One of the great advantages of online publications over their paper-based counterparts is their speed. Stories online can be published and updated immediately when something happens.
Yet this theoretical immediacy of online news is
“a myth, because it reflects only the beliefs of researchers, journalists and users, [and it] ignores the fact that institutional practices govern the news production activity of news websites.”
So says a recent paper by Jeongsub Lim. He studied South Korean websites and came to the conclusion that, for the large part, immediacy largely remains a theoretical possibility for news sites, even when covering current events providing a stable and constant flow of news (e.g. the football world cup).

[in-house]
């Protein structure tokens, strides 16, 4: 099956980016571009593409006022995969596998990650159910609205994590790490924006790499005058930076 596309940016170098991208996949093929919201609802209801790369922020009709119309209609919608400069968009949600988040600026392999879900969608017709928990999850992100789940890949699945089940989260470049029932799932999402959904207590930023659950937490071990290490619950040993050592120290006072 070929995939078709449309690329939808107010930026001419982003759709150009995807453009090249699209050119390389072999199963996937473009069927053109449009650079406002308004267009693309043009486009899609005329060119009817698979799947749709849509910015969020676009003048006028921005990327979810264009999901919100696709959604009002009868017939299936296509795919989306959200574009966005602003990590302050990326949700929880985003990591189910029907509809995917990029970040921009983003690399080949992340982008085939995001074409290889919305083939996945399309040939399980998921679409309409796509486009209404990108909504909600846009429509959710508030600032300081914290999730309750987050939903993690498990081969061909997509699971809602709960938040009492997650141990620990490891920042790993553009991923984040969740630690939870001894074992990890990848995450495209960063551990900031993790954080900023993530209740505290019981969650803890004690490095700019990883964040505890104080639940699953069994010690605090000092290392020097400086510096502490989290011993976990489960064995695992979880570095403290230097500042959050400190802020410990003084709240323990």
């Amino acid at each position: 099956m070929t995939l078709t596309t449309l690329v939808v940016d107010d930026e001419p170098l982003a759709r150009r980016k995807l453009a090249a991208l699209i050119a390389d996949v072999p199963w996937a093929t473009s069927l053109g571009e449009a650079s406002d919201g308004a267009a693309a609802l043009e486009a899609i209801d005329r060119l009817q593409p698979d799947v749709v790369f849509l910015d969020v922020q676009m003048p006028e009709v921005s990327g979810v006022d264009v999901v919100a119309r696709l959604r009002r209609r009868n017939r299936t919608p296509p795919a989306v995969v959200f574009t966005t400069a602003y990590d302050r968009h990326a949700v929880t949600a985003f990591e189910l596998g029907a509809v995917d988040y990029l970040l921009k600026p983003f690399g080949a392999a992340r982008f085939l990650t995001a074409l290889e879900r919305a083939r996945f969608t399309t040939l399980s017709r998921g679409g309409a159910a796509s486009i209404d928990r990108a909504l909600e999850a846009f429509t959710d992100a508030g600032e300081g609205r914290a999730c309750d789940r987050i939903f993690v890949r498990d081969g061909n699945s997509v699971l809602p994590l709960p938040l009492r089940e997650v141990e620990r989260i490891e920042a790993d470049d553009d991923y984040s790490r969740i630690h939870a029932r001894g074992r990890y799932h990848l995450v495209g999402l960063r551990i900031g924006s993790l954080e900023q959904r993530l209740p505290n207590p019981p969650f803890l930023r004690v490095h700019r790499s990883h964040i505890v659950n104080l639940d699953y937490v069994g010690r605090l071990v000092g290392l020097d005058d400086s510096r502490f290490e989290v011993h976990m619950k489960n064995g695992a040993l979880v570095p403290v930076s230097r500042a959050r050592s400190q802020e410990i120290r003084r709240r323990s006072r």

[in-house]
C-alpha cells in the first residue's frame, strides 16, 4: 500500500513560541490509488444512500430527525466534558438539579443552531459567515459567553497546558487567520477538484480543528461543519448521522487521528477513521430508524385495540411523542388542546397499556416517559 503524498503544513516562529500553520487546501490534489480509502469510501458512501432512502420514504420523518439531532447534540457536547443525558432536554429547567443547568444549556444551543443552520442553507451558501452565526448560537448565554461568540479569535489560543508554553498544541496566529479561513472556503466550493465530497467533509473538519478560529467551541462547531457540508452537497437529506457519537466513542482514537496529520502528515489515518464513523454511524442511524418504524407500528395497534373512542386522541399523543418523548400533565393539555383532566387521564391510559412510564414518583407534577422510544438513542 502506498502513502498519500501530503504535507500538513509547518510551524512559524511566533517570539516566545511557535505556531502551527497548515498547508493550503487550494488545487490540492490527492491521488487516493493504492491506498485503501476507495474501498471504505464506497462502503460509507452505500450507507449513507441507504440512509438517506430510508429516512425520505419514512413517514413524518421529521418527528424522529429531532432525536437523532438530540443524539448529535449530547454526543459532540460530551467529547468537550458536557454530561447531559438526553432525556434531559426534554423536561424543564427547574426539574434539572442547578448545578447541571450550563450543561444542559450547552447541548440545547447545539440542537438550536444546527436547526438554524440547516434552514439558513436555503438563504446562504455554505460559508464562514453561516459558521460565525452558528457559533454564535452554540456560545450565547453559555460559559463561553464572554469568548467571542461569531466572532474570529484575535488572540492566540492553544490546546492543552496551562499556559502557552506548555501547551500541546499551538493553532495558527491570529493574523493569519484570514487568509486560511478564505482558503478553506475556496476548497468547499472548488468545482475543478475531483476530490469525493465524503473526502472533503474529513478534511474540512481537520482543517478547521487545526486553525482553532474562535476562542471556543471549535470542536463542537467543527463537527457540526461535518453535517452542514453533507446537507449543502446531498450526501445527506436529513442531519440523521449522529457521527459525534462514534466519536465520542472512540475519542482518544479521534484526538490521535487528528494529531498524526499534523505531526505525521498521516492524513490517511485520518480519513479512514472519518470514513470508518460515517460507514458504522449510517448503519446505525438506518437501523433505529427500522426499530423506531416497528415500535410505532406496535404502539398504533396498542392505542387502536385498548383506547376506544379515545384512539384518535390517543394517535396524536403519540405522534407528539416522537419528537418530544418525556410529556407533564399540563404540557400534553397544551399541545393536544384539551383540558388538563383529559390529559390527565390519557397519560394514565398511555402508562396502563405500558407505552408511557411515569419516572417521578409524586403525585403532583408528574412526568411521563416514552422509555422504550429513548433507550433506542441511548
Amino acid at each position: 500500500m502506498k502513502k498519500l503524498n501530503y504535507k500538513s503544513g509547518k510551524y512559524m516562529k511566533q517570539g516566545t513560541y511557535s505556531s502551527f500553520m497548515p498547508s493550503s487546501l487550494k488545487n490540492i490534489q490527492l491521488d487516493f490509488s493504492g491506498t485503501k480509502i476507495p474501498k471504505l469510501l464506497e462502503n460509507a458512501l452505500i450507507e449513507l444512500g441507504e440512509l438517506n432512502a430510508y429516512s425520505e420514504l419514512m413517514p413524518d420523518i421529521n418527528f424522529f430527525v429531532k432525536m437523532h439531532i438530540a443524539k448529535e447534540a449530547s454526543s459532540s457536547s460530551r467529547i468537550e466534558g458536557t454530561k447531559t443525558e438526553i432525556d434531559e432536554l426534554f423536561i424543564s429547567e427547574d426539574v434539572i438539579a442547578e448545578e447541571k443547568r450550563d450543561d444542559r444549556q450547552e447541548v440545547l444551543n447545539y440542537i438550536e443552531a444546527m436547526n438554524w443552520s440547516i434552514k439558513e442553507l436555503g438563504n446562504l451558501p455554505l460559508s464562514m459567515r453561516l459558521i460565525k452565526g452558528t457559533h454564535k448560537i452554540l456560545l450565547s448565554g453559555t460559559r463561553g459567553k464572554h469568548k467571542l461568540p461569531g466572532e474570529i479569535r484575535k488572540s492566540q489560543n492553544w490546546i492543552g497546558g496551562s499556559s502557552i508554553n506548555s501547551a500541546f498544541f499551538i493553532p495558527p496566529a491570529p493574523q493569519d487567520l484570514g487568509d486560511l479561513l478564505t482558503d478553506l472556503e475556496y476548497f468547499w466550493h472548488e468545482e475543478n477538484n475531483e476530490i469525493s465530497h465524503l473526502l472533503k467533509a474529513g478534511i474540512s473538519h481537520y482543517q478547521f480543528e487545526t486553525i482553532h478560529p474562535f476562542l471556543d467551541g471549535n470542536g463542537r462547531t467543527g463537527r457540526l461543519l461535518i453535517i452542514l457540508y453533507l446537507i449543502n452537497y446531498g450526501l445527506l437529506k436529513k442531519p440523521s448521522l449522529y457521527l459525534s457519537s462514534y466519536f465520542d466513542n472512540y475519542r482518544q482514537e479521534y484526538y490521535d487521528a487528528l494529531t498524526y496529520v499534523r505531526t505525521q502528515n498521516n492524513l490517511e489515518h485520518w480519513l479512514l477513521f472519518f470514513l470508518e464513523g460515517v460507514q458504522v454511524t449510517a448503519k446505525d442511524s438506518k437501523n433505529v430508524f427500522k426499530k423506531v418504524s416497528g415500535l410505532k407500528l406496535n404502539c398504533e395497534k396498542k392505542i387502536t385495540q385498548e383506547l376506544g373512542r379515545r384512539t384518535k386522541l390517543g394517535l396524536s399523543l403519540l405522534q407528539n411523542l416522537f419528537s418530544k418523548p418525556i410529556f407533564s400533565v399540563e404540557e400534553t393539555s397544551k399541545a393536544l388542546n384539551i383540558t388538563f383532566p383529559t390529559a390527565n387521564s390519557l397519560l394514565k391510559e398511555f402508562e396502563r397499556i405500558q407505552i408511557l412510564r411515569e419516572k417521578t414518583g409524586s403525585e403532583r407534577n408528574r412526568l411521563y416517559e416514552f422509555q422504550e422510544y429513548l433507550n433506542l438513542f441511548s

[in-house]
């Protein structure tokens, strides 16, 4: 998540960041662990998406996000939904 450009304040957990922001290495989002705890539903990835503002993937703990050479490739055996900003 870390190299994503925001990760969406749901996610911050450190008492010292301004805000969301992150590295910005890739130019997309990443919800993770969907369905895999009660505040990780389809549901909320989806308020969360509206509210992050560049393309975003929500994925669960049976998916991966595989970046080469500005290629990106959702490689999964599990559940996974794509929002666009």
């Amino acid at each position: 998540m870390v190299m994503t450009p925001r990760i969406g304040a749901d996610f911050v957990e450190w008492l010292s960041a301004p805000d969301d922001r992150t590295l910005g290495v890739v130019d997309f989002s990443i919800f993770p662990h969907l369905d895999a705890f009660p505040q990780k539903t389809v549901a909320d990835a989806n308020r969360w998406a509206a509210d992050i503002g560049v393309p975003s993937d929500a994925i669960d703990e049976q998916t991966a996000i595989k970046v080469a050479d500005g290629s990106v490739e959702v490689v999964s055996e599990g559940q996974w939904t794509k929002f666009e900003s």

I think Lim’s point that immediacy presupposes, among other things, a readership that demands it in the first place, is an especially good one, and one that’s easy to forget.
Lim, Jeongsub (2012): The Mythological Status of the Immediacy of the Most Important Online News, in Journalism Studies 13(1), 71-89.